MGM tests its brand with tough, tone deaf approach to Oct. 1 victims
If MGM Resorts International were attempting to send a powerful message last week when it filed lawsuits against survivors of the October 1 mass shooting, I’d say it was delivered loud and clear.
Well, at least loud.
The jury’s still out on “clear.”
The company’s federal lawsuit claims it bears no liability for last year’s shooting that left 58 dead and many more wounded and is asking the court to dismiss all the pending litigation it faces. It wants a judge to rule the casino corporation qualifies for the same federal protections that hold harmless companies that provide anti-terrorism products and services to civilians.
MGM isn’t seeking to recover damages. Even needing to write those words seems more than a little Orwellian. The legal maneuver, which names more than 1,000 defendants, is untested and only adds to the surreal feel of the tragedy.
MGM hired a Department of Homeland Security-approved company, Contemporary Services Corp., to provide security for the Route 91 Harvest Festival outdoor country music event across from its Mandalay Bay Hotel and Casino. It argues, and therefore we must presume it also believes, the federal law lets it off the hook.
The horrific acts of gunman Stephen Paddock, a high-dollar slot player who may have carried a deranged grudge against the casino, have been called many things. But the FBI hasn’t determined his shooting spree was an act of terrorism because he lacked a clear motive.
The legal questions will be determined, but the fallout from the filing of the litigation against shooting victims still in various stages of physical and emotional recovery seems downright cruel. It’s also terribly risky, and something more than money is at stake.
MGM’s brand, its hard-won reputation as a good corporate citizen, and a historical legacy that includes the late Kirk Kerkorian are all on the line. It was Kerkorian, faced with the deadly and devastating 1980 fire at the MGM Grand that killed 85 and injured hundreds more, who made the smart business decision to push for settlement with the victims and their families. He settled so quickly, in fact, that MGM wound up in a bruising litigation with its insurer.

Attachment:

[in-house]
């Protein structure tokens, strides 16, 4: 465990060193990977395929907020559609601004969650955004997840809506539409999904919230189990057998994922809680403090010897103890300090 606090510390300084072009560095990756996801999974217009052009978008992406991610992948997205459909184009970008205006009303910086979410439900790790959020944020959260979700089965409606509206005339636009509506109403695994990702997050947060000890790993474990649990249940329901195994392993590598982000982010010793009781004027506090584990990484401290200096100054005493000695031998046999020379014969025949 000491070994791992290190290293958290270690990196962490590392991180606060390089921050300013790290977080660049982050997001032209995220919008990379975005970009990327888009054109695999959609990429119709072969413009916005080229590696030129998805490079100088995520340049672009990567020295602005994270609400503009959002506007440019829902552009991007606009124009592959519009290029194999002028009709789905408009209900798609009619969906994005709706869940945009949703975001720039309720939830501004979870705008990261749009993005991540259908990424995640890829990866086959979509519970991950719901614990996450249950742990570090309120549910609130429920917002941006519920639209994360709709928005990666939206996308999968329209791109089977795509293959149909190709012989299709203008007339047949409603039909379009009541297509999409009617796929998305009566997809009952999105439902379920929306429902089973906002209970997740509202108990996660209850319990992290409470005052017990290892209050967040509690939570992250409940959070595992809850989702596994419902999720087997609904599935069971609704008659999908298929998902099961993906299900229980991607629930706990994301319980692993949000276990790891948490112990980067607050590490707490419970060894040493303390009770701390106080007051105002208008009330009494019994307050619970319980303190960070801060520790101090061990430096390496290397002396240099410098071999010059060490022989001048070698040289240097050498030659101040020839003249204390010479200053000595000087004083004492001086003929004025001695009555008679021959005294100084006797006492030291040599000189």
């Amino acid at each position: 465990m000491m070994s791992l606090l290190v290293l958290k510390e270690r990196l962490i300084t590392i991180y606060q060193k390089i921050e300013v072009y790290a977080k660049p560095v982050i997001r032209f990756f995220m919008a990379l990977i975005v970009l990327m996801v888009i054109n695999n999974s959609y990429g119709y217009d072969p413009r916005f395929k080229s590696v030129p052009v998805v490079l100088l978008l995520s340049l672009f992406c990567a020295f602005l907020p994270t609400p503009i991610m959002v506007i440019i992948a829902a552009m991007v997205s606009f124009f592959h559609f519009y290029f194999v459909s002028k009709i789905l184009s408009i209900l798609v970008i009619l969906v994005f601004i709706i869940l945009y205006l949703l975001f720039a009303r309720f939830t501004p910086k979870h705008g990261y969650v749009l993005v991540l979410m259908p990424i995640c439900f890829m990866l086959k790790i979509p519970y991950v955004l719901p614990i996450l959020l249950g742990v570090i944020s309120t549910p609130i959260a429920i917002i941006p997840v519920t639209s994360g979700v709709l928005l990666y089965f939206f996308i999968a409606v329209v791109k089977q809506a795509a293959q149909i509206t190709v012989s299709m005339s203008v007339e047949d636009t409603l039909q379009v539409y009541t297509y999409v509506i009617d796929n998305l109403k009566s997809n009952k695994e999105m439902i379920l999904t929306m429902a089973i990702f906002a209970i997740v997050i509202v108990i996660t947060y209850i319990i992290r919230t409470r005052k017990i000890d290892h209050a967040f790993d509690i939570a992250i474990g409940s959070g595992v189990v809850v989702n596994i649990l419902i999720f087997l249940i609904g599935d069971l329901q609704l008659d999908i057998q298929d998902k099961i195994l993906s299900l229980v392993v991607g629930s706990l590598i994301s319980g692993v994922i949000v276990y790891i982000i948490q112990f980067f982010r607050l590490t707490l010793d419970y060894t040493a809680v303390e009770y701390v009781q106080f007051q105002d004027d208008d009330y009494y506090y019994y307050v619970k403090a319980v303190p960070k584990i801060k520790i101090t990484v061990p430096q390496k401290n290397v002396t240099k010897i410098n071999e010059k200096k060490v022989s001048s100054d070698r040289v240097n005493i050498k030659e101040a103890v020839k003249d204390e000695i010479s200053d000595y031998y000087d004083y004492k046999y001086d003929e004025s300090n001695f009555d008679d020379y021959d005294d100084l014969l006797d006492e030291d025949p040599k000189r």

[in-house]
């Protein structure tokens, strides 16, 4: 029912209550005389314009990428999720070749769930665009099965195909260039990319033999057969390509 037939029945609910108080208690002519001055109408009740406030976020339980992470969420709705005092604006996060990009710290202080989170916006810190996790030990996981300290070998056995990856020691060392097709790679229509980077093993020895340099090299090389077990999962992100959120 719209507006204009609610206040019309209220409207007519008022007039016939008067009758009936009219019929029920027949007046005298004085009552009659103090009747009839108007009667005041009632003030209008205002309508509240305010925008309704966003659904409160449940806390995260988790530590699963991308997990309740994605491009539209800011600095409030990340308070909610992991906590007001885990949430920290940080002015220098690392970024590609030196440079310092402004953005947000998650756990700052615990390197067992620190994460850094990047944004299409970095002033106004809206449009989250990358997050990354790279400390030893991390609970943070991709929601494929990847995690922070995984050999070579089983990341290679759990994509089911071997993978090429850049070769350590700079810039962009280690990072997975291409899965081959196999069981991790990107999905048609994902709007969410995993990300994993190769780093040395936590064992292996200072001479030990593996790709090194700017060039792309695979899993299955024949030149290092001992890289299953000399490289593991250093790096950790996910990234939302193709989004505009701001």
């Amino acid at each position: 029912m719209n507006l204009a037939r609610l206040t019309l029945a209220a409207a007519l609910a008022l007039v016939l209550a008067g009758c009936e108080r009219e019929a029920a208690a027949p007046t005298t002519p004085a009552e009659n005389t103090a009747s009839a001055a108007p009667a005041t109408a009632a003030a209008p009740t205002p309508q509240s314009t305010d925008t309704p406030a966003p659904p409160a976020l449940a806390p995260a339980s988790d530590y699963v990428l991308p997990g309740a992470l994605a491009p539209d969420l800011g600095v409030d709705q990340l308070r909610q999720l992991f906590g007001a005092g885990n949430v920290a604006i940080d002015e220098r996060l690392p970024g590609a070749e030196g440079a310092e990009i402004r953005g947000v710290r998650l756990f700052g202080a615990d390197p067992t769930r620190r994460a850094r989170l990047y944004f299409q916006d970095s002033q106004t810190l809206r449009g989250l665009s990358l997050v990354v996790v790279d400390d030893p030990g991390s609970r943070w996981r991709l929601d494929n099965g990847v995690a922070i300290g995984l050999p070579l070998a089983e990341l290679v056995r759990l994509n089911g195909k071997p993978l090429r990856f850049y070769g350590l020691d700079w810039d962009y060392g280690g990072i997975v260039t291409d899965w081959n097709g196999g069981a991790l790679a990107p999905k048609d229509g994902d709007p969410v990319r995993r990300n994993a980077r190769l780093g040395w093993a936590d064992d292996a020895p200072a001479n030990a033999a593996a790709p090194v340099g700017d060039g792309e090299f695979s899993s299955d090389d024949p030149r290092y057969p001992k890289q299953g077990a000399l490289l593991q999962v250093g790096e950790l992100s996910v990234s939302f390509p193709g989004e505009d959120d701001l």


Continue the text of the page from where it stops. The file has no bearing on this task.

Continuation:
MGM and Kerkorian rebuilt and moved on, as author William C. Rempel writes in his compelling biography The Gambler. Kerkorian cemented his legacy as a casino man of character. As one source recalled Kerkorian remarking, “The victims were our guests. We aren’t fighting them. We’re on their side.”
Contrast that sensibility with the statement the company offered as news of its lawsuits, filed in Nevada and California federal courts, surfaced.
“From the day of this tragedy, we have focused on the recovery of those impacted by the despicable act of one evil individual,” a company spokeswoman said. “While we expected the litigation that followed, we also feel strongly that victims and the community should be able to recover and find resolution in a timely manner. … The Federal Court is an appropriate venue for these cases and provides those affected with the opportunity for a timely resolution.”
Can empathy and empty pockets co-exist in a behemoth, multibillion-dollar casino company?
We may soon find out.
Richard Harris, who represents hundreds of shooting victims and belongs to a consortium of 80 law firms working together on the case said, “MGM is forum shopping plain and simple. They don’t want the negligence cases heard in Nevada state court where they belong so they sought removal and protection in federal court under the SAFETY act, which doesn’t apply. When MGM didn’t like the Las Vegas federal judge drawn, who will likely remand the case back to state court, they filed federal court cases against the victims all over the country to create the false appearance of complex multi-district federal litigation.”
Meanwhile, the lion of the Las Vegas Strip must live with the headlines it has generated. Among them:
From the Chicago Tribune: “Las Vegas shooting victims outraged over lawsuit against them.”
From Time: “Las Vegas Shooting Survivors Say MGM’s Suit Hits Victims at Their Most Vulnerable.”
From Fortune: “MGM Sued Las Vegas Shooting Victims. Now People Are Calling For a Boycott of the Chain.”
Maybe none of the heat the company currently faces will last in a society with the attention span of a tweet. Maybe this clever legal maneuver will prevail, a settlement will swiftly ensue, and it will all be business as usual on Las Vegas Boulevard.
Kerkorian was a gambler, and his decision to make the MGM fire personal paid off. The new MGM risks its brand reputation and legacy with its approach to the victims of the deadliest shooting spree in American history.
While the company makes some sense when its spokesperson says, “Years of drawn out litigation and hearings are not in the best interest of victims, the community and those still healing,” it’s hard to imagine reasonable people will conclude MGM is one of those victims.
Disclosure: MGM Resorts International has donated to The Nevada Independent. You can see a full list of donors here.
John L. Smith is a longtime columnist and author. Contact him at [email protected] On Twitter: @jlnevadasmith